ISLAMABAD: In an absurd move also highlighting conflict of interest, there is a growing tendency among parliament members to forward their private business interests by using their positions in the government and various parliamentary committees.
In a latest episode, JUI-F Senator Muhammad Talha Mehmood on Friday brought the case of his batteries business to a meeting of the Senate Standing Committee on Finance that is currently discussing taxation measures proposed by the government in the finance bill 2017-18.
Senator Mehmood, who is also a member of the standing committee, wanted to use the powers of the committee to stop the government from reducing customs duties on the import of batteries.
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In the budget, the government has proposed abolition of customs duties on items being used for solar system, including batteries to promote clean energy in the country.
He objected to the proposal, saying the import of batteries would flood the market and edge out local manufacturers.
The batteries are used in vehicles, telephone exchanges, solar panels and more importantly in homes and offices as alternate to electricity supply during load-shedding.
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Due to a huge demand, the manufacturers have over the years compromised on the quality of their products.
“Senator Talha is in the batteries business,” said Senator Saleem Mandviwalla, the chairman of the standing committee.
In order to protect his business interests, Senator Mehmood also made recommendations to the Senate on the matters having direct impact on his business interests. He did not even hesitate from using the name of his company in the budget proposals submitted in the Senate for its consideration.
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Senator Mehmood used the name of Pakistan Accumulators Private Limited. The company’s website shows that it focuses in various battery types under brands ‘Volta’ and ‘Osaka’.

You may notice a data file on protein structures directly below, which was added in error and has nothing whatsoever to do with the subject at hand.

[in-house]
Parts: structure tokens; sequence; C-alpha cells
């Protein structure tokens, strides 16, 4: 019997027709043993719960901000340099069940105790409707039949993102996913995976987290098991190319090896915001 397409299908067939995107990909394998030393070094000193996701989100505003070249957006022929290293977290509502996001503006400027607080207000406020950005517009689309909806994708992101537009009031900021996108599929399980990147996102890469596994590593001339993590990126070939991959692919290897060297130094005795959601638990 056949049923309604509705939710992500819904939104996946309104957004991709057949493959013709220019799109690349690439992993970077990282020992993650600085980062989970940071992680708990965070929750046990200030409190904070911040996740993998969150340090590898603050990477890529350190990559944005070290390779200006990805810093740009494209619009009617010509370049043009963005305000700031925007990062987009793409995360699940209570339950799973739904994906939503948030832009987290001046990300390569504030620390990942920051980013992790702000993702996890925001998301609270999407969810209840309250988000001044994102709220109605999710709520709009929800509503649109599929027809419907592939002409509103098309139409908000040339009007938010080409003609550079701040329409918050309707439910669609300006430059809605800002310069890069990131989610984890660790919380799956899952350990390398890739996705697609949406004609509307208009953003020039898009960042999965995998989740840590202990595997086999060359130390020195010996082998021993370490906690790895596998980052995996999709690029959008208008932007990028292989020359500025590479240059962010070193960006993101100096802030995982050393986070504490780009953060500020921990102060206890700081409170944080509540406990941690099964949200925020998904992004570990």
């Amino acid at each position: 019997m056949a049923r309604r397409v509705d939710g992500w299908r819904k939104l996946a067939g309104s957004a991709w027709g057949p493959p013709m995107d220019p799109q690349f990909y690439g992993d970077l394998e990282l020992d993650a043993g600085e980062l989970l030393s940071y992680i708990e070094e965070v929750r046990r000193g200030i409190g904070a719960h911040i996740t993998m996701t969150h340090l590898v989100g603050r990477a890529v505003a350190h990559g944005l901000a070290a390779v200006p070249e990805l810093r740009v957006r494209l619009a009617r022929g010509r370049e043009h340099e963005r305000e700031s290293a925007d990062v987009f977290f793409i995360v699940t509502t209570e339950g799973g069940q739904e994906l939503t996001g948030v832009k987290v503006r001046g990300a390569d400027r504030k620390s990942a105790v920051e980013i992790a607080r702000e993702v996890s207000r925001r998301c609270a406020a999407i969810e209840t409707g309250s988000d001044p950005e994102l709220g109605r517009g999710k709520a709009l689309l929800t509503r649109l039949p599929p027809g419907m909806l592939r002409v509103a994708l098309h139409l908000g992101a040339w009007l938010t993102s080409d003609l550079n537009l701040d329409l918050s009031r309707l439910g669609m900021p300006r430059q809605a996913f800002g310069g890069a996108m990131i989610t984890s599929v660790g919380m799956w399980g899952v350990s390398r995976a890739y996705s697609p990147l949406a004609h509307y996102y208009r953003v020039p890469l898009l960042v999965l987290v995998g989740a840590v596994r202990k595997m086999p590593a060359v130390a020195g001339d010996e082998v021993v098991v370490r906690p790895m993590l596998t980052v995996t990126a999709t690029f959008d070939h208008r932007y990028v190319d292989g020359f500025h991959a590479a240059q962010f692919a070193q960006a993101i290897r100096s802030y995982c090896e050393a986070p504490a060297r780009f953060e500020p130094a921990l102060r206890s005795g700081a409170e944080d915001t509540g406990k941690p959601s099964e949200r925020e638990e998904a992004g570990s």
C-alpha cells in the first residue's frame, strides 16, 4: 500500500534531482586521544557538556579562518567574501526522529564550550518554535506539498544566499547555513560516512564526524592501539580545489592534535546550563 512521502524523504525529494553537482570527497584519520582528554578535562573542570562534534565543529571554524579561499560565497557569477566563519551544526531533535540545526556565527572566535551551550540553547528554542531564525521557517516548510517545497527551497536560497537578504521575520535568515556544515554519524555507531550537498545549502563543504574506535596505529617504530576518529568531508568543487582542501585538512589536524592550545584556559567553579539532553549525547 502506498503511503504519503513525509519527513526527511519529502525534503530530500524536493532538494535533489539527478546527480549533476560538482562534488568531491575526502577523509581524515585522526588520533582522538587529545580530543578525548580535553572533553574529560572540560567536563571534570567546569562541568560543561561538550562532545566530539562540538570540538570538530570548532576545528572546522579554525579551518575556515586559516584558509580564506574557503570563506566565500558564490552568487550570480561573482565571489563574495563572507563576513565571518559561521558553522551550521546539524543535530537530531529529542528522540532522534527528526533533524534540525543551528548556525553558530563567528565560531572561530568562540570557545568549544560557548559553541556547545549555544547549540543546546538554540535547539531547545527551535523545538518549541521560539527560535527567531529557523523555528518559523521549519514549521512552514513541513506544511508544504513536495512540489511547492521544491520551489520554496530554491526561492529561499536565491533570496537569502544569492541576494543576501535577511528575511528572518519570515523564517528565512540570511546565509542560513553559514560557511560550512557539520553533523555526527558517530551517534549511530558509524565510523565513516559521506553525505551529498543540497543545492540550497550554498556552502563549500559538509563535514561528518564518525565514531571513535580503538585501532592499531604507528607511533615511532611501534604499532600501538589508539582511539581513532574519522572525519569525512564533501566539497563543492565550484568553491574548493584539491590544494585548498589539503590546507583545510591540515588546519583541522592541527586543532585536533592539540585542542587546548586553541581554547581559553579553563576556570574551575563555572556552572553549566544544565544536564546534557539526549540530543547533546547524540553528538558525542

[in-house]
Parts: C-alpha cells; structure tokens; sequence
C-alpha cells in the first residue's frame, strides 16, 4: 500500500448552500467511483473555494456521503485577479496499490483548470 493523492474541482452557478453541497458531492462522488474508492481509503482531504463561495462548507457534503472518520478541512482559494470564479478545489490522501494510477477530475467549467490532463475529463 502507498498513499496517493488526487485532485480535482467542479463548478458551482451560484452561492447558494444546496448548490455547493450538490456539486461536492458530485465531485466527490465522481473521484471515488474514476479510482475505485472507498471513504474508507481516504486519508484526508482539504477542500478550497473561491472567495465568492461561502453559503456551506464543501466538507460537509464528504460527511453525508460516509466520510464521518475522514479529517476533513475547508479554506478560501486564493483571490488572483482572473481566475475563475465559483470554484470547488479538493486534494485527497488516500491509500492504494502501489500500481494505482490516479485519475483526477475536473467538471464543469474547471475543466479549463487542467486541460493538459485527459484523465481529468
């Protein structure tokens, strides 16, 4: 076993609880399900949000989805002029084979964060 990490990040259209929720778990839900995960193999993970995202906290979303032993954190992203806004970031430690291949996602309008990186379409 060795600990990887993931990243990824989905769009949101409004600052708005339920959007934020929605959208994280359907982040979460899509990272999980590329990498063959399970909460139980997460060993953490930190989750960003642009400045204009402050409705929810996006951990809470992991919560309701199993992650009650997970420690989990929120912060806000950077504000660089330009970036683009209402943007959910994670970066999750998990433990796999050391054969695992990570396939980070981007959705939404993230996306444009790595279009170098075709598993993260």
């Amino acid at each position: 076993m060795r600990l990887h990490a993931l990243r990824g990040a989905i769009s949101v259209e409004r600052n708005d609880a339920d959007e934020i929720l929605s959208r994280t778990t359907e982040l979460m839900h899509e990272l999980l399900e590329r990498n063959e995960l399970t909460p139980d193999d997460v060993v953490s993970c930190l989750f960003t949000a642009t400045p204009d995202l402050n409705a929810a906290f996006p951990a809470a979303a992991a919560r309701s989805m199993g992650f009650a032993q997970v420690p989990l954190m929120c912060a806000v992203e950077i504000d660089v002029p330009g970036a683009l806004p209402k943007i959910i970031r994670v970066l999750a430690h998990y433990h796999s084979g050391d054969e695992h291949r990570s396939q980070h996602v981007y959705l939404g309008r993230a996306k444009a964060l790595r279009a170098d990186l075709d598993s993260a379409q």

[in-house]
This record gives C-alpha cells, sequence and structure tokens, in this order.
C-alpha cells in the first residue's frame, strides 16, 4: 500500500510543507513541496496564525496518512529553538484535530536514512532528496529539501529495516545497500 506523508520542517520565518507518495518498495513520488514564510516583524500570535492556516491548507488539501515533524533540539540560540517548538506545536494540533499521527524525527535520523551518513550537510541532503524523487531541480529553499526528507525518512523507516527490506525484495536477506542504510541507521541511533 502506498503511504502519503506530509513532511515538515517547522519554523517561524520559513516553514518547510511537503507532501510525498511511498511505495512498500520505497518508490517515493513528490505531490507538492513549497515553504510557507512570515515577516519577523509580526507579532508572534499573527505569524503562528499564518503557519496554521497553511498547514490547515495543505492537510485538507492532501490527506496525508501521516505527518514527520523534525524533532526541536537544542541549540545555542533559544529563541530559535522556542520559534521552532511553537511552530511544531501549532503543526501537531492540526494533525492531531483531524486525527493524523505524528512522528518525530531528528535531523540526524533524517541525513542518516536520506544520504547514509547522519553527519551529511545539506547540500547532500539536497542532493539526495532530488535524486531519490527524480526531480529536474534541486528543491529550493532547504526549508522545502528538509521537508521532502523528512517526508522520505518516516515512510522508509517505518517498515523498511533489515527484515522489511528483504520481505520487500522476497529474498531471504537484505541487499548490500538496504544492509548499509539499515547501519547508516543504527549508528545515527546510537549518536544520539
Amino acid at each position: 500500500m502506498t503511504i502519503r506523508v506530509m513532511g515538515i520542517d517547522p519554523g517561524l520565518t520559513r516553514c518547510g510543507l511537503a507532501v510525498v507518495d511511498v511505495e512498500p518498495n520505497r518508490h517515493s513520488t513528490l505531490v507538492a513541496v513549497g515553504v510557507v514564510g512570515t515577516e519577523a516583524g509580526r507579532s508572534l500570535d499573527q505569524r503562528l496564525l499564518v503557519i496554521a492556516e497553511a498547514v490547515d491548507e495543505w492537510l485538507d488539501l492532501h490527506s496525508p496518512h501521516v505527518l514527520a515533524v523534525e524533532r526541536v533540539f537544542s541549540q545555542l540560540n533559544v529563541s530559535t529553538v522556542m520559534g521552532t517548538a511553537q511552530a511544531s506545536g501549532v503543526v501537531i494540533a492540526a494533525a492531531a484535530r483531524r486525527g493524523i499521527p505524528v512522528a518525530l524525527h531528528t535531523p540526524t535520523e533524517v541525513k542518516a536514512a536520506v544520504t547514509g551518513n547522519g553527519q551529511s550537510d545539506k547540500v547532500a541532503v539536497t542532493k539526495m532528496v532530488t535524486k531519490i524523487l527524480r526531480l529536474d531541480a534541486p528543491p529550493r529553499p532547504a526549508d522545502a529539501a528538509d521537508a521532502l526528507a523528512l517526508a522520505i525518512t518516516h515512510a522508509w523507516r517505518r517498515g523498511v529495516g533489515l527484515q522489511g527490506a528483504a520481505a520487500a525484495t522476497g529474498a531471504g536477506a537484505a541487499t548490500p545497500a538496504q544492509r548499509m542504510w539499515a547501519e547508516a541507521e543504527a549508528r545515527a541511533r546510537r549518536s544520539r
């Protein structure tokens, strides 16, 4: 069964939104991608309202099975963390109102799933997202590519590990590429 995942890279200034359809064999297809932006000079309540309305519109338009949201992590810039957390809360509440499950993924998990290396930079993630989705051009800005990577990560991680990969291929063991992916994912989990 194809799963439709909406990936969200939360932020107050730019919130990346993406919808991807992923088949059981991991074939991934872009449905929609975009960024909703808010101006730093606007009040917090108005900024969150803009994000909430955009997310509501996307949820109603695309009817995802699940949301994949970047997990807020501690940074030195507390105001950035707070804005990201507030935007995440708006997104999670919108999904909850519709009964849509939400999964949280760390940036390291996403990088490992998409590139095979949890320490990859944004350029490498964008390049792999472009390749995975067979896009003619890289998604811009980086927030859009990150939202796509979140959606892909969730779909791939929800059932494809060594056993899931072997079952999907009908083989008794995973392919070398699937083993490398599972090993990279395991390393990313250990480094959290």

The affluent senator wanted the government to increase import duties on four types of batteries being produced by his factories from the existing 11% and 20% to a uniform rate of 35%.
The senator claimed that at present the battery manufacturing industry was having Rs55 billion annual turnover and consumers were paying Rs10 billion in sales tax on the purchase of batteries.
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“Ethically, it is a wrong precedent that members discuss their personal business matters at the committee forum,” confessed Senator Mandviwalla while responding to a question.
Just a day earlier, the committee had supported the government’s proposal to lower duties on solar and related equipment, including batteries.
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The committee members were of the unanimous view that locally produced batteries were of extremely low quality. At one point, Senator Madviwalla appeared sympathetic to his colleague, although he said people might not prefer lead-acid batteries due to better lifetime of imported lithium batteries.
On Friday, PML-N Senator Saud Majeed took a bold stance against his fellow colleague, lamenting that the committee should not have again discussed the issue after supporting the government proposal a day earlier.
“Their batteries are of very low quality, as four locally produced batteries are equal to one imported battery and we should not punish consumers,” said Senator Majeed after Senator Mehmood left the venue.
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FBR Chairman Dr Mohammad Irshad revealed that even before the announcement of the budget, Finance Minister Ishaq Dar had taken Senator Mehmood into confidence about reduction in duties on batteries and solar panels.
It was not an isolated case as another committee member, Senator Ilyas Bilour of the ANP, often pleads his tax cases at the committee forum. For the past two days, Senator Bilour has been seeking changes in tax laws aimed at getting some competitive advantage for his vegetable ghee business.
“I agree that parliamentarians should not bring their personal business matters at the committee forum,” said Senator Ayehsa Raza Farooq of the PML-N.
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Earlier, Chairman National Assembly Standing Committee on Finance Qaiser Ahamd Sheikh misused his public office to get competitive advantage for his chemical business.
The FBR reduced the duty structure for Nimir Chemicals – the competitor of Sheikh’s industry. This disturbed the business plan of the Nimir Chemicals Pakistan Limited and due to Sheikh’s influence the Nimir’s owners are unable to get justice from any parliamentary or government forum.
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